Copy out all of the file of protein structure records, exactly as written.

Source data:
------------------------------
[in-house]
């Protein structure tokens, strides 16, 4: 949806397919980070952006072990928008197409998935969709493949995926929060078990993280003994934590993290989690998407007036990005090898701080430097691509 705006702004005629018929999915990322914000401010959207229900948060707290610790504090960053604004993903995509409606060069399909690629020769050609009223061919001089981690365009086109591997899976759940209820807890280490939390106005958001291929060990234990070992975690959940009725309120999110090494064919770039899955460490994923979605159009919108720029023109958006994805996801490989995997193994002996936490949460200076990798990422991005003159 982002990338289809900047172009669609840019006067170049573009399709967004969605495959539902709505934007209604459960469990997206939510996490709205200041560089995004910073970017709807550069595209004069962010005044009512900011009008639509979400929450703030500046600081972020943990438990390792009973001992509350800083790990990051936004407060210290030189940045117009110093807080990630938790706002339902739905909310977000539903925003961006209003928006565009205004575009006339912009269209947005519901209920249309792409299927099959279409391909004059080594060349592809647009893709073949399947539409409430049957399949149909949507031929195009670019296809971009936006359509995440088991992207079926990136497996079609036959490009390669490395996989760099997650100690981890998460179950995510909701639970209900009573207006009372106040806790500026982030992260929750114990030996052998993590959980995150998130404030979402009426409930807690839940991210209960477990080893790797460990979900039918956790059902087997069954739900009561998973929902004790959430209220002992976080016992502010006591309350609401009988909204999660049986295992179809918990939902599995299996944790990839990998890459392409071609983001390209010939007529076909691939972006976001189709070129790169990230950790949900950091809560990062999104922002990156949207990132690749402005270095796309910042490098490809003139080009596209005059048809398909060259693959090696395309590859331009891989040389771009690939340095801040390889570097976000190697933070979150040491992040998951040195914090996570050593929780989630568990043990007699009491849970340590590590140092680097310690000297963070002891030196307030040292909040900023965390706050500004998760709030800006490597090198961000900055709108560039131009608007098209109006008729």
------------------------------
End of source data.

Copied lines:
[in-house]
């Protein structure tokens, strides 16, 4: 949806397919980070952006072990928008197409998935969709493949995926929060078990993280003994934590993290989690998407007036990005090898701080430097691509 705006702004005629018929999915990322914000401010959207229900948060707290610790504090960053604004993903995509409606060069399909690629020769050609009223061919001089981690365009086109591997899976759940209820807890280490939390106005958001291929060990234990070992975690959940009725309120999110090494064919770039899955460490994923979605159009919108720029023109958006994805996801490989995997193994002996936490949460200076990798990422991005003159 982002990338289809900047172009669609840019006067170049573009399709967004969605495959539902709505934007209604459960469990997206939510996490709205200041560089995004910073970017709807550069595209004069962010005044009512900011009008639509979400929450703030500046600081972020943990438990390792009973001992509350800083790990990051936004407060210290030189940045117009110093807080990630938790706002339902739905909310977000539903925003961006209003928006565009205004575009006339912009269209947005519901209920249309792409299927099959279409391909004059080594060349592809647009893709073949399947539409409430049957399949149909949507031929195009670019296809971009936006359509995440088991992207079926990136497996079609036959490009390669490395996989760099997650100690981890998460179950995510909701639970209900009573207006009372106040806790500026982030992260929750114990030996052998993590959980995150998130404030979402009426409930807690839940991210209960477990080893790797460990979900039918956790059902087997069954739900009561998973929902004790959430209220002992976080016992502010006591309350609401009988909204999660049986295992179809918990939902599995299996944790990839990998890459392409071609983001390209010939007529076909691939972006976001189709070129790169990230950790949900950091809560990062999104922002990156949207990132690749402005270095796309910042490098490809003139080009596209005059048809398909060259693959090696395309590859331009891989040389771009690939340095801040390889570097976000190697933070979150040491992040998951040195914090996570050593929780989630568990043990007699009491849970340590590590140092680097310690000297963070002891030196307030040292909040900023965390706050500004998760709030800006490597090198961000900055709108560039131009608007098209109006008729």